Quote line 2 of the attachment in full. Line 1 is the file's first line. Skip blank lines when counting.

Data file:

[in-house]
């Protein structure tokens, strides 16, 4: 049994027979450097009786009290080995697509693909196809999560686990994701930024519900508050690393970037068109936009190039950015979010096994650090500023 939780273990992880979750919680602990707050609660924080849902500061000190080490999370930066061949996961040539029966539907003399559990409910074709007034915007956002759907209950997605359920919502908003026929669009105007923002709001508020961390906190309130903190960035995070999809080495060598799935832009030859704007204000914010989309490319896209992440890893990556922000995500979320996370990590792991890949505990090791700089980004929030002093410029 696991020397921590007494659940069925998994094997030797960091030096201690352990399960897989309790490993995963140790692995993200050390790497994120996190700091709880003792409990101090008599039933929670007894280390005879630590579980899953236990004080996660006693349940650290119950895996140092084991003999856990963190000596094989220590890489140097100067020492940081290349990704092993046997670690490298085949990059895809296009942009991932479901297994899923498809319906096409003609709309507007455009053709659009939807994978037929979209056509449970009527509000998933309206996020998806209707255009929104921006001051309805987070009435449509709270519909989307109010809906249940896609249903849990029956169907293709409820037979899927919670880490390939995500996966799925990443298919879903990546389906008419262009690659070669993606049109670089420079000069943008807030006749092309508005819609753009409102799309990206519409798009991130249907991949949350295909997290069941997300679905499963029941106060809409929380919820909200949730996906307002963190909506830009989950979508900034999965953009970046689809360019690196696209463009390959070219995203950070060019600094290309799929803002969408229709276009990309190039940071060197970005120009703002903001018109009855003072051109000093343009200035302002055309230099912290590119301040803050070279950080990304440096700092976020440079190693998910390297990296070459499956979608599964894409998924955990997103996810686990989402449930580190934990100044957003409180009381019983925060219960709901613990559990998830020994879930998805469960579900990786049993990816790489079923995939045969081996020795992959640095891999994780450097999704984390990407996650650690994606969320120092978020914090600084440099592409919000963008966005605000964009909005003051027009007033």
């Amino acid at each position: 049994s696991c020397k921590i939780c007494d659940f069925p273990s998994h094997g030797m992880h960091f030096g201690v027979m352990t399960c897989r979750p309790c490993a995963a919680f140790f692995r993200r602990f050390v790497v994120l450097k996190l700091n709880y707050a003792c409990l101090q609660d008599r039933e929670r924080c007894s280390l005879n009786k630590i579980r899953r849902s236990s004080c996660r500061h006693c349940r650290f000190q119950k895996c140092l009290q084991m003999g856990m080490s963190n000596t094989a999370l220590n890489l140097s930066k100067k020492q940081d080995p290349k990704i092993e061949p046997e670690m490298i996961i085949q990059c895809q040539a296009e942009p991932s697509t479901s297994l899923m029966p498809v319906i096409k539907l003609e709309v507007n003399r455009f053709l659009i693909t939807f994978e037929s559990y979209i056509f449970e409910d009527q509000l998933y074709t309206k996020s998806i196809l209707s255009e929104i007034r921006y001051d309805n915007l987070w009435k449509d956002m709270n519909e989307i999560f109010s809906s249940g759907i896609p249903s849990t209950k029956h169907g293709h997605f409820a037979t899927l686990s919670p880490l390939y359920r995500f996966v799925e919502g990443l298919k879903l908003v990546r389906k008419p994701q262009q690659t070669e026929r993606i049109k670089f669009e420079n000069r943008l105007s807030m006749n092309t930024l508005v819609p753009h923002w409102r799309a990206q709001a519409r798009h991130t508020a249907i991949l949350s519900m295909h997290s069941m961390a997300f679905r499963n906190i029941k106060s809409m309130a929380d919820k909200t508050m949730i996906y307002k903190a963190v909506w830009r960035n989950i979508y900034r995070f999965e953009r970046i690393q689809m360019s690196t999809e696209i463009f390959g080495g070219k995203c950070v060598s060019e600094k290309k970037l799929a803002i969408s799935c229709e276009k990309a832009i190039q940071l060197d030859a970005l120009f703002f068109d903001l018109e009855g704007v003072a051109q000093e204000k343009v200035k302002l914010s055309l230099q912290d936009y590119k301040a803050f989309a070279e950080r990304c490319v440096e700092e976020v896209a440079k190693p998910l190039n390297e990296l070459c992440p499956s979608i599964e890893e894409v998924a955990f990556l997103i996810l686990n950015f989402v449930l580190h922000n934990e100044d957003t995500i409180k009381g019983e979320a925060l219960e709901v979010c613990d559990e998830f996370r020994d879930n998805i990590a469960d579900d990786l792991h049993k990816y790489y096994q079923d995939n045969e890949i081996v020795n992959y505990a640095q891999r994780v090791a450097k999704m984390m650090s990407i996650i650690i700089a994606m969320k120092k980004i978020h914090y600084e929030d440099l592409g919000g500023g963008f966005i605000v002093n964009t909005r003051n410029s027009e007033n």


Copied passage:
């Protein structure tokens, strides 16, 4: 049994027979450097009786009290080995697509693909196809999560686990994701930024519900508050690393970037068109936009190039950015979010096994650090500023 939780273990992880979750919680602990707050609660924080849902500061000190080490999370930066061949996961040539029966539907003399559990409910074709007034915007956002759907209950997605359920919502908003026929669009105007923002709001508020961390906190309130903190960035995070999809080495060598799935832009030859704007204000914010989309490319896209992440890893990556922000995500979320996370990590792991890949505990090791700089980004929030002093410029 696991020397921590007494659940069925998994094997030797960091030096201690352990399960897989309790490993995963140790692995993200050390790497994120996190700091709880003792409990101090008599039933929670007894280390005879630590579980899953236990004080996660006693349940650290119950895996140092084991003999856990963190000596094989220590890489140097100067020492940081290349990704092993046997670690490298085949990059895809296009942009991932479901297994899923498809319906096409003609709309507007455009053709659009939807994978037929979209056509449970009527509000998933309206996020998806209707255009929104921006001051309805987070009435449509709270519909989307109010809906249940896609249903849990029956169907293709409820037979899927919670880490390939995500996966799925990443298919879903990546389906008419262009690659070669993606049109670089420079000069943008807030006749092309508005819609753009409102799309990206519409798009991130249907991949949350295909997290069941997300679905499963029941106060809409929380919820909200949730996906307002963190909506830009989950979508900034999965953009970046689809360019690196696209463009390959070219995203950070060019600094290309799929803002969408229709276009990309190039940071060197970005120009703002903001018109009855003072051109000093343009200035302002055309230099912290590119301040803050070279950080990304440096700092976020440079190693998910390297990296070459499956979608599964894409998924955990997103996810686990989402449930580190934990100044957003409180009381019983925060219960709901613990559990998830020994879930998805469960579900990786049993990816790489079923995939045969081996020795992959640095891999994780450097999704984390990407996650650690994606969320120092978020914090600084440099592409919000963008966005605000964009909005003051027009007033």